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How ‘Feud: Bette and Joan’ Turned Jessica Lange and Susan Sarandon into Dueling Hollywood Divas
Old Hollywood retro glam makes FX’s “Feud: Bette and Joan” the perfect Emmy contender for costume, makeup, and hair. The bitter personal rivalry between Emmy-nominated Bette Davis (Susan Sarandon) and Joan Crawford (Jessica Lange), which heated up during their co-starring in the 1962 horror movie, “What Ever Happened to Baby Jane?,” was fueled by the fear and insecurity of two fading stars.
Showrunner Ryan Murphy (“American Horror Story”) recreates the era when the studio system was in decline and the two once-bright stars were struggling to stay in the game. For Murphy’s Emmy-winning team of costume designer Lou Eyrich, makeup designer Eryn Krueger Mekash, and hair department head Chris Clark, it was an opportunity to embrace the twilight of Hollywood’s Golden Age in grand style.
Crawford vs. Davis
The two divas are a study in contrast: Crawford carried her glam with her at all times, trying to hang on to her glory days as a movie star. She never went out of her house without full makeup, and looked youthful for her age. Eyrich kept her in cool tones, icy blues, greens, and pinks.
Davis was far more casual and comfortable in her own skin, a confident actress yet worried about losing her Hollywood stature and relevance. Davis dressed informally in warm, autumnal colors. Making “Baby Jane” intensified the divide between the two fading stars, and Davis knew how to get under Crawford’s skin.
Recreating their Iconic Looks
Eyrich first mimicked their signature silhouettes. Crawford accentuated her waist, was often sleeveless, and wore lots of jewelry. She was also a control freak and that influenced her wardrobe. Davis was pragmatic and more East Coast-influenced. Incorporating Lange and Sarandon, of course, required some tweaking to fit their looks and personalities.
In terms of makeup and hair, it was a matter of conveying the constant glam of Crawford versus the less extravagant Davis. Lange wanted to avoid the “Mommy Dearest” cliche and Mekash went for an identifiable look from the ’30s and ’40s, with extreme eyebrows and highlighted lips. But, with Lange’s tan skin, it looked very natural.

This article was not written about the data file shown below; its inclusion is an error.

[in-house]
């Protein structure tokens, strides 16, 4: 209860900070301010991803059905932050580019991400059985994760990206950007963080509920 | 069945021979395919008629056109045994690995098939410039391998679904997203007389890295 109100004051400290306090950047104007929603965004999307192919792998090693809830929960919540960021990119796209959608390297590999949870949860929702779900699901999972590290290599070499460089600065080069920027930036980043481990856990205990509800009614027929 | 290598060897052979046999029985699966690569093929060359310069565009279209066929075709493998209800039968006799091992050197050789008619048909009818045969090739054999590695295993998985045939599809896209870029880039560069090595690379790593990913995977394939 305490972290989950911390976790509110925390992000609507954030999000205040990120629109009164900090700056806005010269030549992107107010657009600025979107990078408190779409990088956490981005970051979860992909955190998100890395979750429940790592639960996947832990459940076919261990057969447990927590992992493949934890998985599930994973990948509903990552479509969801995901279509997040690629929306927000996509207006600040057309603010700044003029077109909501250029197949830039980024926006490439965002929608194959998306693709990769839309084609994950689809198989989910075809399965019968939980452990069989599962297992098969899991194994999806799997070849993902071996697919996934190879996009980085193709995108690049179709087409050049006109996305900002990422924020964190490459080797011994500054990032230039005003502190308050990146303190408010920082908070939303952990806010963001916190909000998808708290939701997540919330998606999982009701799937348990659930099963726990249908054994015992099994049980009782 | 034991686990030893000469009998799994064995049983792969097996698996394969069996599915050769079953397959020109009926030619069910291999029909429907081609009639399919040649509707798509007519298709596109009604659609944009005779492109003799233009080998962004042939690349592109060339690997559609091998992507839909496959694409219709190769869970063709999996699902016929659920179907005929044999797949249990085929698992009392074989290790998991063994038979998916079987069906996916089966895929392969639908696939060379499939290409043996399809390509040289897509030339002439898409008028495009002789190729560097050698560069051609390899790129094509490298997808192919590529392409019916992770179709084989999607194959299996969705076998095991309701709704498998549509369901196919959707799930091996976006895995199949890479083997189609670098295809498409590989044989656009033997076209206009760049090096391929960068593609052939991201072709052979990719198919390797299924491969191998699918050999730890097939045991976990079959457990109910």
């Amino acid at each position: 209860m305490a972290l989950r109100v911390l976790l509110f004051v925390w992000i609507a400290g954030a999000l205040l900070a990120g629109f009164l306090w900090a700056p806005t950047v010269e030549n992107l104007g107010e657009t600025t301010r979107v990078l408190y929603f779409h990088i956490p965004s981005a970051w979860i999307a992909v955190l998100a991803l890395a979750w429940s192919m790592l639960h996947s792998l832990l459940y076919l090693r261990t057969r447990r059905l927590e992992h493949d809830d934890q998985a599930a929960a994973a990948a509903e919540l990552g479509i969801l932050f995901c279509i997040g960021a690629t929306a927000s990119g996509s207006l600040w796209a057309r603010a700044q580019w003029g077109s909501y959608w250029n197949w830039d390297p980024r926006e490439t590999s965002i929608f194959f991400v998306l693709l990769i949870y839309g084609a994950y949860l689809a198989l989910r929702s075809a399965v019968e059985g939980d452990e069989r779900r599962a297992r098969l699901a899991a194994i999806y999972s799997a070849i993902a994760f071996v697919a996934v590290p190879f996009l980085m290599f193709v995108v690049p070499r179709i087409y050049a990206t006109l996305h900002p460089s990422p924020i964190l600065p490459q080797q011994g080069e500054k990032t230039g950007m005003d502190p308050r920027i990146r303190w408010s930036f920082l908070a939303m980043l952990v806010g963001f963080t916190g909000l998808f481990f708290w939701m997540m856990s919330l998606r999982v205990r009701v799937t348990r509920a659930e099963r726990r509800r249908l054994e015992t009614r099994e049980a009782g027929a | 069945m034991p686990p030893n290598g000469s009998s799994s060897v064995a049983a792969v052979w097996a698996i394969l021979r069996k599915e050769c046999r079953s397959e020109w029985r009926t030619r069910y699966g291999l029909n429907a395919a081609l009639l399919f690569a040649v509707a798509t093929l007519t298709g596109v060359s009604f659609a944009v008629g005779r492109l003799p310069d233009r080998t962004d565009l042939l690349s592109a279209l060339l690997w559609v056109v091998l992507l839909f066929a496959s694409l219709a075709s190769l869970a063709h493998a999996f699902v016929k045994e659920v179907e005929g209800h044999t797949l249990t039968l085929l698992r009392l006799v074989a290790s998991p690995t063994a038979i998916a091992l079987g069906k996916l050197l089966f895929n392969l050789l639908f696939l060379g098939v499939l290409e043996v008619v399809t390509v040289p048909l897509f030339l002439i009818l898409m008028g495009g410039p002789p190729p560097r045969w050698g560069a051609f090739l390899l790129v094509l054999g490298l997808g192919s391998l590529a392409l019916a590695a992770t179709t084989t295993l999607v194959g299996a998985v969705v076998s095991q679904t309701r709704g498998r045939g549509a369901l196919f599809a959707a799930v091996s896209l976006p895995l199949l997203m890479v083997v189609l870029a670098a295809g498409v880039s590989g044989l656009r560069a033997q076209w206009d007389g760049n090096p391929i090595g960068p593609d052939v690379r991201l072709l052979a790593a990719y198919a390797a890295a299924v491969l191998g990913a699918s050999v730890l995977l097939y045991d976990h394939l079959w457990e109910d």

For Davis, the look was completely natural. There was no digital makeup for aging or reverse aging, and the period flashbacks were done with lifts, pulls, and highlight-and-shadow makeup, with select CG smoothing.
Hairstylist Clark, who used 63 lace-front wigs (25 custom-built), divided the work into three looks: Everyday, glam, and “Baby Jane.” And since Crawford and Davis often changed hair color, he had to maintain a sense of realism for the actresses. Davis’ was red in the ’60s and Sarandon’s own red was made to highlight that. The blond Lange was fitted with Crawford’s chocolate brown. And Crawford’s hair was authentically dressed the way it would have been in the early ’60s with wet-setting and rollers.
Crawford’s Oscar Revenge
Crawford’s ultimate humiliation, despite all her best efforts, was witnessing rival Davis land the Oscar nomination for “Baby Jane.” She got her revenge through a smear campaign and conniving her way into accepting the Oscar on behalf of Anne Bancroft (“The Miracle Worker”). The work is a standout for all three nominees. Fortunately, there was plenty of research available about Crawford’s all silver look.
The toughest costume challenge: good vintage fabrics are hard to find. For the silver beaded dress that Edith Head designed, Eyrich only had four days and a fraction of the actual cost ($10,000 to $20,000) to put it together. Fortunately, a colleague sourced the fabric in New York and they over-dyed it and added silver backing. The tailor then replicated the look and hand-beaded more beads as the finishing touch.
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Did Susan Sarandon and Jessica Lange Actually Fight on the Set of Feud?
Jessica herself was surprised at how smoothly it went, too. “We’d never worked together,” she tells E! News, “and we’ve known each other over the years. It was wonderful because there was a real ease to working with Susan. Sometimes when you start working with an actor and they’re working in a very different way, you have to make adjustments and there’s a tension. There was none of that with Susan. We just kind of stepped in and got to work, it was wonderful.”